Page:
Critical Thinking Skills: 5 Strategies to Make You a More Successful Decision Maker

When faced with a decision, we often talk of our instinct, intuition or even “gut feeling” on a subject, and while our initial instincts on a topic are often valuable, they are not the only thing we should consider.

By taking the time to arm ourselves with solid analytical data and a well-rounded view of the subject at hand, we can gain an advantage in the business world. With thoroughly researched information, we are both better informed and better prepared to discuss and debate. Even if emotion still plays a part -- and studies over the past three decades say it will -- we can reap the benefits of having the critical thinking skills to properly direct our energies.

Concentrate on these five key areas to make sure you’re thinking critically and employing the best strategies to succeed.

Collect good data

Begin with the best information. There is often a great deal of excellent material available to assist in decision-making, but few take the time to sort through and understand it at its core. Start by doing your homework. Be sure you know your source, and ask the important questions.

Look at the big picture

Once you dive deep on your information and come to a conclusion or a decision that needs to be made, don’t forget to also take a step back. There is a lot to be learned from the full landscape, or “10,000-foot” view. Ask yourself what the larger impacts will be of the decision that needs to be made. Consider any implications you may have to deal with, and make a plan to deal with those, too.

Consider the current state

Before you start making or suggesting changes to the situation, be sure you understand and articulate the current state. Highlight the issue at hand, the contributing factors and the implications if nothing is done. When you can speak clearly about the problem, it is much easier to see the path to a solution, not only for you, but for those around you.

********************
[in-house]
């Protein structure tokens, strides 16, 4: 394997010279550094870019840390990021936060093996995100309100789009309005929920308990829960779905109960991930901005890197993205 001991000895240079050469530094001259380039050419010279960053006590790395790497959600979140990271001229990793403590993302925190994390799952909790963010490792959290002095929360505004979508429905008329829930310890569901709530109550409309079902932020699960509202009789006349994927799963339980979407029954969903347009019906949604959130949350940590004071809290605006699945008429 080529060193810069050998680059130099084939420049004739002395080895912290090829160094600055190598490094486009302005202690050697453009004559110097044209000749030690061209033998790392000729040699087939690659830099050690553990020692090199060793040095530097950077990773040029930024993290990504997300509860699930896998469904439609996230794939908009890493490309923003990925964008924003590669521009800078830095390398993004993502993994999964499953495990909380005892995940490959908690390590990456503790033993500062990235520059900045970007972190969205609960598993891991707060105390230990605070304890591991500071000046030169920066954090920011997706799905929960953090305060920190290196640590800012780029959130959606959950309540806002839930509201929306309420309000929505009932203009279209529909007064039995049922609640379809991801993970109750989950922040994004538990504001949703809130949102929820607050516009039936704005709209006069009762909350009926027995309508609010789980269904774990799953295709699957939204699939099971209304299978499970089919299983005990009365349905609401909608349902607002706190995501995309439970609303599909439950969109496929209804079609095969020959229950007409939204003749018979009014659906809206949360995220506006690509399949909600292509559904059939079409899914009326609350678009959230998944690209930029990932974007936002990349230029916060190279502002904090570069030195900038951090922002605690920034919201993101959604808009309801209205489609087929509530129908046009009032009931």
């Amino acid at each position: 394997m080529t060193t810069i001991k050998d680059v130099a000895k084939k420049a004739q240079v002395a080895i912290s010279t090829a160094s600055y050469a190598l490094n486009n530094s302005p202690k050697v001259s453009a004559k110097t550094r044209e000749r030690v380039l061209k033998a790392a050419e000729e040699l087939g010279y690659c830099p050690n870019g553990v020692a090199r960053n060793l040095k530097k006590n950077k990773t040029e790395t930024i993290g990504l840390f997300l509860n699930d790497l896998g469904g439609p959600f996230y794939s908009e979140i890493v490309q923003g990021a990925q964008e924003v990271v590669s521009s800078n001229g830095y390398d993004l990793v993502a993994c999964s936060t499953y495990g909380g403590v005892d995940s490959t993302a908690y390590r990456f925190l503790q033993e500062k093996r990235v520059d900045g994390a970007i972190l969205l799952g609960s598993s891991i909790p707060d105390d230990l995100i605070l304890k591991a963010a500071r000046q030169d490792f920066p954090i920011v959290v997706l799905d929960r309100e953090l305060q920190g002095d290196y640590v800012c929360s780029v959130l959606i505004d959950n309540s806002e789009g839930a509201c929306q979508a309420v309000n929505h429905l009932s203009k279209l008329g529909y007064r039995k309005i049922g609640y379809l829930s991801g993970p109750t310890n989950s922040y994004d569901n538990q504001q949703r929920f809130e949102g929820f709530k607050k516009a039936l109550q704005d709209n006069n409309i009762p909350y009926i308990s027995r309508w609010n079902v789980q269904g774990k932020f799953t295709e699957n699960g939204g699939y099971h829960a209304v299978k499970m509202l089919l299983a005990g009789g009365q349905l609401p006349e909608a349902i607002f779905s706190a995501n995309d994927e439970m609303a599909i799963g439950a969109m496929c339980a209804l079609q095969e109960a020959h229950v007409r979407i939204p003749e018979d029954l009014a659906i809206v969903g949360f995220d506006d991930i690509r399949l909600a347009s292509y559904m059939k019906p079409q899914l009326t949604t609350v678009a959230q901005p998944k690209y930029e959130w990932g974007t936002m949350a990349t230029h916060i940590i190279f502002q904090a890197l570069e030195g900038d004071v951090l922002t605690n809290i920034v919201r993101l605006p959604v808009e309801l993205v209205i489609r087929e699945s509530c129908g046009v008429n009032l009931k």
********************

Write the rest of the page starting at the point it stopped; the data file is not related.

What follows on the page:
Consider the future

Once you have a well-defined picture of the current state, you can research and make predictions about what will happen next, hopefully for the short and the long term. Decisions are made based on the idea that we know how they will play out; critical thinking with all of the facts at hand will help you (and your case) stand out.

Prepare for discussion

Now that you have your own clear view of the situation, realize that you are, in fact, just beginning. Don’t forget that, at its core, decision-making is an emotional process. You have armed yourself with information, but you may need to convince others, with their own motivations and perspectives at stake. It can sometimes come as a bit of a shock when facts and figures meet resistance. Always come prepared to discuss the facts, but even more importantly, come prepared to listen. Others will often come to the same conclusion if your critical thinking leads to something they want, too.

Critical thinking isn’t about abolishing our emotion or instinct -- it's about bringing all the tools to the table. Whether you’re just starting out in business or a top CEO, the same applies: Your intuition can be seen as our feeling of what will happen, based on personal history, knowledge and our ability to predict. Arming ourselves with as much information, in that sense, can only sharpen our intuition.

By Joel Garfinkle